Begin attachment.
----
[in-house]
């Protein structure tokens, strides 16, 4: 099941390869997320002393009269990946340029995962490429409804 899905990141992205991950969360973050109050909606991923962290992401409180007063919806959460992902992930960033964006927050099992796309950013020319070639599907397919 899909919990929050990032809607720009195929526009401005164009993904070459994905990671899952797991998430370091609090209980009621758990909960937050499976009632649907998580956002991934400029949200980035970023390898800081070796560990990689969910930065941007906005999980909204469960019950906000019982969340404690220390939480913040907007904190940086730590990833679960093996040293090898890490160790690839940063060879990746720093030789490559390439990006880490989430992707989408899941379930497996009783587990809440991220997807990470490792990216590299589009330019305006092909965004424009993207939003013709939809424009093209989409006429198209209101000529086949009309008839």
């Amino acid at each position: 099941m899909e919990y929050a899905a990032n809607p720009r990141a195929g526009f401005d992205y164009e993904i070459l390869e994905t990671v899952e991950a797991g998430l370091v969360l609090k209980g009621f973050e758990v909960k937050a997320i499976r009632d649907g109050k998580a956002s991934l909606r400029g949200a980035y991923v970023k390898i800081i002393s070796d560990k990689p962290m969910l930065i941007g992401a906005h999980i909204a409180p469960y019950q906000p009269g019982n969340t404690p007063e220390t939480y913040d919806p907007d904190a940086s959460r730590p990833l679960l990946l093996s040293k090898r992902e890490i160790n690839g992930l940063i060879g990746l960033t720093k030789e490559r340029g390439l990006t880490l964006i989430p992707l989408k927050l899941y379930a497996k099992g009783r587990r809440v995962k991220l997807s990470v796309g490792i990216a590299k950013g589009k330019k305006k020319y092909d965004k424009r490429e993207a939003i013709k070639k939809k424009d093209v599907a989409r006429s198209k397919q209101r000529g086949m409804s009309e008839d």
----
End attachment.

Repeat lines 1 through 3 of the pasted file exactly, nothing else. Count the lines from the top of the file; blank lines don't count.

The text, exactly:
[in-house]
């Protein structure tokens, strides 16, 4: 099941390869997320002393009269990946340029995962490429409804 899905990141992205991950969360973050109050909606991923962290992401409180007063919806959460992902992930960033964006927050099992796309950013020319070639599907397919 899909919990929050990032809607720009195929526009401005164009993904070459994905990671899952797991998430370091609090209980009621758990909960937050499976009632649907998580956002991934400029949200980035970023390898800081070796560990990689969910930065941007906005999980909204469960019950906000019982969340404690220390939480913040907007904190940086730590990833679960093996040293090898890490160790690839940063060879990746720093030789490559390439990006880490989430992707989408899941379930497996009783587990809440991220997807990470490792990216590299589009330019305006092909965004424009993207939003013709939809424009093209989409006429198209209101000529086949009309008839």
């Amino acid at each position: 099941m899909e919990y929050a899905a990032n809607p720009r990141a195929g526009f401005d992205y164009e993904i070459l390869e994905t990671v899952e991950a797991g998430l370091v969360l609090k209980g009621f973050e758990v909960k937050a997320i499976r009632d649907g109050k998580a956002s991934l909606r400029g949200a980035y991923v970023k390898i800081i002393s070796d560990k990689p962290m969910l930065i941007g992401a906005h999980i909204a409180p469960y019950q906000p009269g019982n969340t404690p007063e220390t939480y913040d919806p907007d904190a940086s959460r730590p990833l679960l990946l093996s040293k090898r992902e890490i160790n690839g992930l940063i060879g990746l960033t720093k030789e490559r340029g390439l990006t880490l964006i989430p992707l989408k927050l899941y379930a497996k099992g009783r587990r809440v995962k991220l997807s990470v796309g490792i990216a590299k950013g589009k330019k305006k020319y092909d965004k424009r490429e993207a939003i013709k070639k939809k424009d093209v599907a989409r006429s198209k397919q209101r000529g086949m409804s009309e008839d």